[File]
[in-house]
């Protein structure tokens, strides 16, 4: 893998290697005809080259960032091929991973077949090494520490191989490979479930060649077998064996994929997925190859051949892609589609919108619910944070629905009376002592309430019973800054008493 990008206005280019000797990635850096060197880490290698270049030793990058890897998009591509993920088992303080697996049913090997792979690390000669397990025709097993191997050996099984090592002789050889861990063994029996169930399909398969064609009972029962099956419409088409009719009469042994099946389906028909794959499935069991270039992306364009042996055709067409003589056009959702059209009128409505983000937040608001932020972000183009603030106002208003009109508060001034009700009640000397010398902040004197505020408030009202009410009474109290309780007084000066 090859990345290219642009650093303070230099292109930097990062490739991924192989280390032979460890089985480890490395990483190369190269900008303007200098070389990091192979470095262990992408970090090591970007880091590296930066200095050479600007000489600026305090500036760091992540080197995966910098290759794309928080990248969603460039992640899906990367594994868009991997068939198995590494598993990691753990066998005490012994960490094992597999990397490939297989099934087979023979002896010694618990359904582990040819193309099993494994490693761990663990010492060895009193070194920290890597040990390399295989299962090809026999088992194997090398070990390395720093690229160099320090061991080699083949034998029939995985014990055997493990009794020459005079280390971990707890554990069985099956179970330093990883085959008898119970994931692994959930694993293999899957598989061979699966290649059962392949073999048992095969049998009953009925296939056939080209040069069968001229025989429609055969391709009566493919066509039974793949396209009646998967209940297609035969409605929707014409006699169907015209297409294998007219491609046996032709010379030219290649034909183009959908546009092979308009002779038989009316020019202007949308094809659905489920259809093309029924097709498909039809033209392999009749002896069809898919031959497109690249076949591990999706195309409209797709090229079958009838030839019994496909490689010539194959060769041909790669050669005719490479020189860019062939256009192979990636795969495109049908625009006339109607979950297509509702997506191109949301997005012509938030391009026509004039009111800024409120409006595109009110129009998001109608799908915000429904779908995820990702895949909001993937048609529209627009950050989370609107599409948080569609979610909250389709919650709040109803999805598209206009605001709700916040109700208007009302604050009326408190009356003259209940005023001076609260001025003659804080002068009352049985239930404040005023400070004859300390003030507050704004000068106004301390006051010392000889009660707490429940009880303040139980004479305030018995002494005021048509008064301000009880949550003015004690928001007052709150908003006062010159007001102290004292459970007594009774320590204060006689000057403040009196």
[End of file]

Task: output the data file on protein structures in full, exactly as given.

[in-house]
């Protein structure tokens, strides 16, 4: 893998290697005809080259960032091929991973077949090494520490191989490979479930060649077998064996994929997925190859051949892609589609919108619910944070629905009376002592309430019973800054008493 990008206005280019000797990635850096060197880490290698270049030793990058890897998009591509993920088992303080697996049913090997792979690390000669397990025709097993191997050996099984090592002789050889861990063994029996169930399909398969064609009972029962099956419409088409009719009469042994099946389906028909794959499935069991270039992306364009042996055709067409003589056009959702059209009128409505983000937040608001932020972000183009603030106002208003009109508060001034009700009640000397010398902040004197505020408030009202009410009474109290309780007084000066 090859990345290219642009650093303070230099292109930097990062490739991924192989280390032979460890089985480890490395990483190369190269900008303007200098070389990091192979470095262990992408970090090591970007880091590296930066200095050479600007000489600026305090500036760091992540080197995966910098290759794309928080990248969603460039992640899906990367594994868009991997068939198995590494598993990691753990066998005490012994960490094992597999990397490939297989099934087979023979002896010694618990359904582990040819193309099993494994490693761990663990010492060895009193070194920290890597040990390399295989299962090809026999088992194997090398070990390395720093690229160099320090061991080699083949034998029939995985014990055997493990009794020459005079280390971990707890554990069985099956179970330093990883085959008898119970994931692994959930694993293999899957598989061979699966290649059962392949073999048992095969049998009953009925296939056939080209040069069968001229025989429609055969391709009566493919066509039974793949396209009646998967209940297609035969409605929707014409006699169907015209297409294998007219491609046996032709010379030219290649034909183009959908546009092979308009002779038989009316020019202007949308094809659905489920259809093309029924097709498909039809033209392999009749002896069809898919031959497109690249076949591990999706195309409209797709090229079958009838030839019994496909490689010539194959060769041909790669050669005719490479020189860019062939256009192979990636795969495109049908625009006339109607979950297509509702997506191109949301997005012509938030391009026509004039009111800024409120409006595109009110129009998001109608799908915000429904779908995820990702895949909001993937048609529209627009950050989370609107599409948080569609979610909250389709919650709040109803999805598209206009605001709700916040109700208007009302604050009326408190009356003259209940005023001076609260001025003659804080002068009352049985239930404040005023400070004859300390003030507050704004000068106004301390006051010392000889009660707490429940009880303040139980004479305030018995002494005021048509008064301000009880949550003015004690928001007052709150908003006062010159007001102290004292459970007594009774320590204060006689000057403040009196």